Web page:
Covidien plc. (COV)

COV 
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Covidien plc (COV)

Citi 2013 Global Healthcare Conference

February 26, 2013 3:00 pm ET

Executives

Coleman N. Lannum - Vice President of Investor Relations

Charles J. Dockendorff - Chief Financial Officer and Executive Vice President

Analysts

Matthew J. Dodds - Citigroup Inc, Research Division

Presentation

Matthew J. Dodds - Citigroup Inc, Research Division

This is Matthew Dodds with Citigroup, for those of you on the webcast. And it is my pleasure to introduce once again for the Citi healthcare conference, Covidien. We have with us today Chuck Dockendorff, who's Executive Vice President and Chief Financial Officer; and Cole Lannum, Vice President, Investor Relations Officer. Cole was supposed to bring the pro forma slides of the 2 separate businesses, but I think he didn't get them done in time, so we're going to do full fireside Q&As through the session. So I definitely need some audience help, if I look like I start to flail about 20 minutes in, but I did have a few. So again, I encourage participation, and, Chuck and Cole, thanks for coming.

Coleman N. Lannum

Absolutely. Thank you.

Matthew J. Dodds - Citigroup Inc, Research Division

Yes. No problem.

Question-and-Answer Session

Matthew J. Dodds - Citigroup Inc, Research Division

Okay, so the first question I've been forced into asking, because I forgot in the last couple, we call it the Medtronic question. I know you don't give forward guidance -- or talk about the current quarter, so I'll have to wordsmith just a little bit. When you look at Europe and the way Europe works, my assumption has been, for some countries, there's a bit of a kind of "running out of gas" scenario towards the end of the year where they kind of push out procedures, they run out of budget and it kind of goes into early into the next calendar year. And then when you get there and some of the money comes in, you see kind of a nice -- or a decent rebound in the beginning of the year. When you gave your guidance for -- your fiscals was a little bit off, but when you gave your guidance looking at 2013 in Europe, I'm pretty sure you said stable, maybe slightly worse. Is that the way to characterize your thinking...

Charles J. Dockendorff

More of the same, more of what it's been. That's kind of what we felt about it, which is relatively flat.

Matthew J. Dodds - Citigroup Inc, Research Division

So looking at that, do you feel there's any skew in the year? Do you feel like the beginning of the year starts better, the end starts worse? Is there sort of anything to -- not you in particular, but a surprise of someone else that the beginning of the year doesn't start well?

Charles J. Dockendorff

No. I think that, typically, at the end of our fiscal year, which is September, you do have a little bit of a runoff in type of capital equipment sales and some of those things that salespeople are working on for a while, and contracts, some of the energy-based devices that have some capital components to it. There certainly is a subtle push in that as salespeople are trying to hit their quota in the end of the year and hit targets. And typically, as we go over to our new fiscal year, you would see a little lower sales volume in those bigger ticket items. But other than that, our business is pretty steady. The single-use disposable, for the most part, so it does stay pretty constant and pretty level for that period. We do have a little bit of seasonality in our international sales. Our second quarter is typically a little bit better, which would be the January quarter, and we've seen that historically but nothing that is dramatically, you would say, "Wow, that's a big change." I think it has something to do with vacations in the summer, whatever, a little bit. But I think from our standpoint, we're seeing Europe and all of that area pretty much the way it has been. We've got pockets of our business that are doing really well in Europe. Those products like energy and neurovascular, those products are still doing well even in a difficult environment, with the austerity programs going on and all of that. Other parts of the business are relatively flat. And you see that the government is trying to come out and do a little bit more on pricing, on tenders and things like that, but we're able to work around those and work with the governments to get through those issues. But for the most part, we're expecting Europe to be in kind of that status for a while. Just yesterday, we saw on the papers the whole issue over in Italy, so anti-austerity and what's going to happen there, more uncertainty. But for the most part, we feel like Europe is still going to be relatively -- I don't want to stay stable, but flat year-over-year until they can seem to solve their problems or the economy gets better and they begin to work their way out of some of those situations.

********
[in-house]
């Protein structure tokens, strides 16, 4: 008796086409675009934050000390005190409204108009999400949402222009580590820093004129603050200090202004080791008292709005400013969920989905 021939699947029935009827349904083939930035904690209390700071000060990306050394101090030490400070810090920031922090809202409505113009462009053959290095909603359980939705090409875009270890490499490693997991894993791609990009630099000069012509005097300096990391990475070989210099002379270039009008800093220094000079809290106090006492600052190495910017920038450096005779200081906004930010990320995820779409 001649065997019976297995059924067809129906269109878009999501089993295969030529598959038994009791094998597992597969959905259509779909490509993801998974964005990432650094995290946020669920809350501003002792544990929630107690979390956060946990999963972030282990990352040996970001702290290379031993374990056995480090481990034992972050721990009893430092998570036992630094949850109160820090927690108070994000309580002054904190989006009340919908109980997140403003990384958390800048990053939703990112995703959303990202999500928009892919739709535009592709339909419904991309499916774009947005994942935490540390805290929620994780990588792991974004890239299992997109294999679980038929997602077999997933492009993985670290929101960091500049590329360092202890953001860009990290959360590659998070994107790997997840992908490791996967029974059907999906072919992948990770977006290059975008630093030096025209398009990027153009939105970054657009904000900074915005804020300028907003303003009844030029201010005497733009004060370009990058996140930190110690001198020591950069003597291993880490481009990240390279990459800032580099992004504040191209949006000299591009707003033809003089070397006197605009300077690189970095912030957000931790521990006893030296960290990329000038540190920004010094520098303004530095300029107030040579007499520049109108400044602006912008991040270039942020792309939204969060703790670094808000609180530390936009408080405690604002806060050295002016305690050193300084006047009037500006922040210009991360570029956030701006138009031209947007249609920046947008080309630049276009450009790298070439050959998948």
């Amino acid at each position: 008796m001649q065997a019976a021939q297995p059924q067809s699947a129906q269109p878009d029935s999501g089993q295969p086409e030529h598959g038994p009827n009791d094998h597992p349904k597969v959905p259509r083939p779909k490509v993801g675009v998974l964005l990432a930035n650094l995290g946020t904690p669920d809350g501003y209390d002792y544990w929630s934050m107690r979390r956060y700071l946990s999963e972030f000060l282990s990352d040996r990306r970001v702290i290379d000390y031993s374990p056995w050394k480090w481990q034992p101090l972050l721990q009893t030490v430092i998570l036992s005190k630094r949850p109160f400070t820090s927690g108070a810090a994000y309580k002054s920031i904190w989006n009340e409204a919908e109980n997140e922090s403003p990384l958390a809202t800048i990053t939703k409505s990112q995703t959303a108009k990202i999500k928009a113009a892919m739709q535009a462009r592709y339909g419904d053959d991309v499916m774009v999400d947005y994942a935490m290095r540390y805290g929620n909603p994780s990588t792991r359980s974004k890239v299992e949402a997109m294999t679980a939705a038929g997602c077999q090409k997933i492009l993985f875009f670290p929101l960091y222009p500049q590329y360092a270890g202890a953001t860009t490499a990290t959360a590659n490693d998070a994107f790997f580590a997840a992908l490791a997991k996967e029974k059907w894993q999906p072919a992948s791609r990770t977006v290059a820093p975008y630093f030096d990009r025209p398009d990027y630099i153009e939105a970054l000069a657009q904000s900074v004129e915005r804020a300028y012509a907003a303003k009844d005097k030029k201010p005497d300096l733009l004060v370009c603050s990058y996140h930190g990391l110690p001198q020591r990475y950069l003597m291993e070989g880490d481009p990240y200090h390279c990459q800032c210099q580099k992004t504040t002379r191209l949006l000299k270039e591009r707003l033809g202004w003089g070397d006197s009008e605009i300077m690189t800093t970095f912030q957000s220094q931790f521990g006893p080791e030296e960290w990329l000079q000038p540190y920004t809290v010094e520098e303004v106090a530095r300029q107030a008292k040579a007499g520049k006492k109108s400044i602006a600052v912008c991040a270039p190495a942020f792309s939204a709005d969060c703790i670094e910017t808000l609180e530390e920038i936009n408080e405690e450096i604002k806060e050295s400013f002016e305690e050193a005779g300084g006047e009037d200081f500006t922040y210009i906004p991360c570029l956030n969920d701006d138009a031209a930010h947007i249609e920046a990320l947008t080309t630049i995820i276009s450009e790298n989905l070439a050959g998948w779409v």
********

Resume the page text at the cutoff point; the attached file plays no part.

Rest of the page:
Coleman N. Lannum

And let me add one thing too, Matt, this might help as well. Recall that we reported our first quarter results in the fourth week of January. And on that call, we, across the board, raised guidance for all of our businesses on a revenue basis. And obviously, we took all of the effects that we knew at that time in account. So do understand that we do kind of see through some of these things. And while you're always going to see day-to-day, week-to-week, month-to-month fluctuations, the underlying trend has been relatively steady for us really for the last couple of years.

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